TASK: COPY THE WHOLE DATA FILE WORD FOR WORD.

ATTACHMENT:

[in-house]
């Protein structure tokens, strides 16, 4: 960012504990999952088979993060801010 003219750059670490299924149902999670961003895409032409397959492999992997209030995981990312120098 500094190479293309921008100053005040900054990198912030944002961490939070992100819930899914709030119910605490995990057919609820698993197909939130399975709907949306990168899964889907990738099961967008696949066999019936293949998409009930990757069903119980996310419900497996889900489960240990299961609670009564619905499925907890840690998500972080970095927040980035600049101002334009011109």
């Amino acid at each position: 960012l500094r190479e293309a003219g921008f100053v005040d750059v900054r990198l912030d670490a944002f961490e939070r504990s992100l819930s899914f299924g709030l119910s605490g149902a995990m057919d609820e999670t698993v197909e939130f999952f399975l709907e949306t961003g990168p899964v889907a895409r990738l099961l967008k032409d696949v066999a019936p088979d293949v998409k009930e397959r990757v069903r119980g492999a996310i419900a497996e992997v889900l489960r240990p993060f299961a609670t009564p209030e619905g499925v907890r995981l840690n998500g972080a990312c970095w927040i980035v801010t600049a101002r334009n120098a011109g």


[in-house]
């Protein structure tokens, strides 16, 4: 960012504990999952088979993060801010 003219750059670490299924149902999670961003895409032409397959492999992997209030995981990312120098 500094190479293309921008100053005040900054990198912030944002961490939070992100819930899914709030119910605490995990057919609820698993197909939130399975709907949306990168899964889907990738099961967008696949066999019936293949998409009930990757069903119980996310419900497996889900489960240990299961609670009564619905499925907890840690998500972080970095927040980035600049101002334009011109």
């Amino acid at each position: 960012l500094r190479e293309a003219g921008f100053v005040d750059v900054r990198l912030d670490a944002f961490e939070r504990s992100l819930s899914f299924g709030l119910s605490g149902a995990m057919d609820e999670t698993v197909e939130f999952f399975l709907e949306t961003g990168p899964v889907a895409r990738l099961l967008k032409d696949v066999a019936p088979d293949v998409k009930e397959r990757v069903r119980g492999a996310i419900a497996e992997v889900l489960r240990p993060f299961a609670t009564p209030e619905g499925v907890r995981l840690n998500g972080a990312c970095w927040i980035v801010t600049a101002r334009n120098a011109g």